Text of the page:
The point isn’t to survive. Maybe stock-piling and cleverness is the best way to ride it out, but what’s the point of surviving that way? The tales of those survivors are dark indeed. The secrets they hid of what horrible things they did to others to get by, the depression, the unrelenting fear, the self-absorption and the paranoia. But some survive who didn’t claw their way to the top of the pile, and they tell a different story. They have still seen horrible things, but theirs is a lighter burden because the life they lived was worth living, even as horrifying as it was.

Maybe giving the shirt off your back will mean that you don’t survive the Zombie Apocalypse. I think I am more than okay with that. I think I would rather live the shortened life, knowing each minute was worth it, than to survive it surrounded by shotgun shells and having had brought the darkness inside of me. The way to prepare is not to stockpile food or ammo or toilet paper (okay, maybe toilet paper), and it’s not to find a way to successfully isolate yourself from anyone who might do you damage. The only real way to prepare for the Zombie Apocalypse is to practice loving; to practice giving to those in greater need than you, especially when you don’t have anything left to give; and to practice being full of light and joy through every hard and frightening thing. Those are things that no looter can steal away from you, and those are the things that will be of great use no matter what form the Zombies take.

Things To Remember

things you want to remember

I want to start a journal.

I’ve wanted to start a journal a million times, and have nearly as many books with one to three entries. Sometimes, I have even tried digital journals. I’ve tried to turn this poor blog into a journal, and I’ve tried to keep Word documents as journals.

Why–if I keep repeatedly failing–do I still want to start a journal?

I have lots of reasons, and no reasons at all. Maybe the most compelling things aren’t really properly defined reasons at all, just quiet, sneaking suspicions in the back of my mind, like Einstein’s little pinky finger.

There a wonderful things, probably every day, that we need help remembering. Not just 50 years from now, or 5 years from now–right now. What wonderful thing did you witness today? What seared you today, with a sharp edge, but maybe not big enough to really be noticed–something like a paper cut to the soul?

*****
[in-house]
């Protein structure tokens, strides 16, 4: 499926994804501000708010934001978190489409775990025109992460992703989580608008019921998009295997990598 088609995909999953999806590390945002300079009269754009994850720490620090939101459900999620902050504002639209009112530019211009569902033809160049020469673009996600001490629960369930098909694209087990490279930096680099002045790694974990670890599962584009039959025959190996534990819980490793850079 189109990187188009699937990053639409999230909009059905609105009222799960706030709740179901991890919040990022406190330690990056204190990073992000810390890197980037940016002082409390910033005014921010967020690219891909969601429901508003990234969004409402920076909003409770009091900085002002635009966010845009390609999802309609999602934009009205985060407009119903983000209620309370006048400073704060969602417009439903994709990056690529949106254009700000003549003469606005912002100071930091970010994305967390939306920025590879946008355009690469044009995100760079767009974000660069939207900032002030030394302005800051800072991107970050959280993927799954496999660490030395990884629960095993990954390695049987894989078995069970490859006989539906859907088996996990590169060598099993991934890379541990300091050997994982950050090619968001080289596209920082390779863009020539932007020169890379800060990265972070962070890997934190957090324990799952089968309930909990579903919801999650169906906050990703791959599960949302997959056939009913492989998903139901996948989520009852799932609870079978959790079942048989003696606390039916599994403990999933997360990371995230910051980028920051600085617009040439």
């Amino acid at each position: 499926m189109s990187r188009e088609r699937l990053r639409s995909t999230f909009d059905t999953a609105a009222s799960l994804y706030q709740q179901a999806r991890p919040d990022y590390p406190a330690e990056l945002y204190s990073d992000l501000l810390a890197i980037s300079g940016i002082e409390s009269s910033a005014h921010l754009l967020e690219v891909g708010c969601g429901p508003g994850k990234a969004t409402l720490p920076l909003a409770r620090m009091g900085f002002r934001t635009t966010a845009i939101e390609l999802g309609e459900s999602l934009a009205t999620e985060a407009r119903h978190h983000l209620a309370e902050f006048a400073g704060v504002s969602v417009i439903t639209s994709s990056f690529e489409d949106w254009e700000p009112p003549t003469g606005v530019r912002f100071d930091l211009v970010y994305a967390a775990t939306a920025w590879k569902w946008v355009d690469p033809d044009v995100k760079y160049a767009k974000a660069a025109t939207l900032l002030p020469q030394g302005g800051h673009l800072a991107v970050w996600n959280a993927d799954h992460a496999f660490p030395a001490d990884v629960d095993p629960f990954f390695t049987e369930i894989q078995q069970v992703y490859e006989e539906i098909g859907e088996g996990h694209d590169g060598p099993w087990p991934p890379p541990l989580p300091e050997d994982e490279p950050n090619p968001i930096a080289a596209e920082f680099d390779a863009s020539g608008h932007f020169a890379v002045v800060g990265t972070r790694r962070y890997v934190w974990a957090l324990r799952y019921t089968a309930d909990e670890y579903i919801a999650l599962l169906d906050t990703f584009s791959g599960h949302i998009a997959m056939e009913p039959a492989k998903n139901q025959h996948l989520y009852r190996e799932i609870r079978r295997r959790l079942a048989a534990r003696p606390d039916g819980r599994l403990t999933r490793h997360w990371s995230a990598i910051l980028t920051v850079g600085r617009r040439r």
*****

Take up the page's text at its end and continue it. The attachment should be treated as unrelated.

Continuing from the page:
It almost seems that having a journal would be a mark of respect for the awe of the life you have been given to live. It’s unfolding, like a flower; you don’t know what it will look like when it’s fully open, but can you not at least appreciate what you have been able to see yet?

But you have to be patient, waiting for flowers to open. And I’m not patient. And that’s why I need a journal and why I can’t seem to keep one, all rolled into one.

Maybe this time I won’t fall asleep in the garden.

Good Girl Syndrome

I wish I wasn’t a straight-A student.

There, I said it.

It’s not the school, of course, it’s just one more symptom of the “Good Girl Syndrome.” By the Good Girl Syndrome, I’m not referring to the Mary Ingalls good girl, who is good and saintly and has golden curls; I’m referring to the Laura Ingalls good girl. She feels responsible for Mary–and Carrie, and Ma, and Pa. In fact, she feels responsible for nearly everything, including being responsible FOR being responsible, all the time. She thinks maybe she would like to go play catch with the boys and have fun, but that wouldn’t be proper. Occasionally, she does get caught up in a “whirl of gaiety” and reaps the consequences of her final grade being “only 96.”

It really is a bit like a disease, and though I’ve been afflicted for probably forever, I’m only now being able to start putting into words what I mean. It’s easiest for me to talk about it and describe it through the lens of school grades, but it isn’t about school and it isn’t about grades; it’s about me, and it seeps in and permeates everything. It’s dreadful.

When I first started going to school, I thought it was only responsible to be dutiful and work hard and do your best. You ought, you know. So I did, but when those high scores kept rolling in, it stopped being about the responsibility to put the effort in, and somehow eased it’s way more into identity. I have to get A’s, because I have get A’s.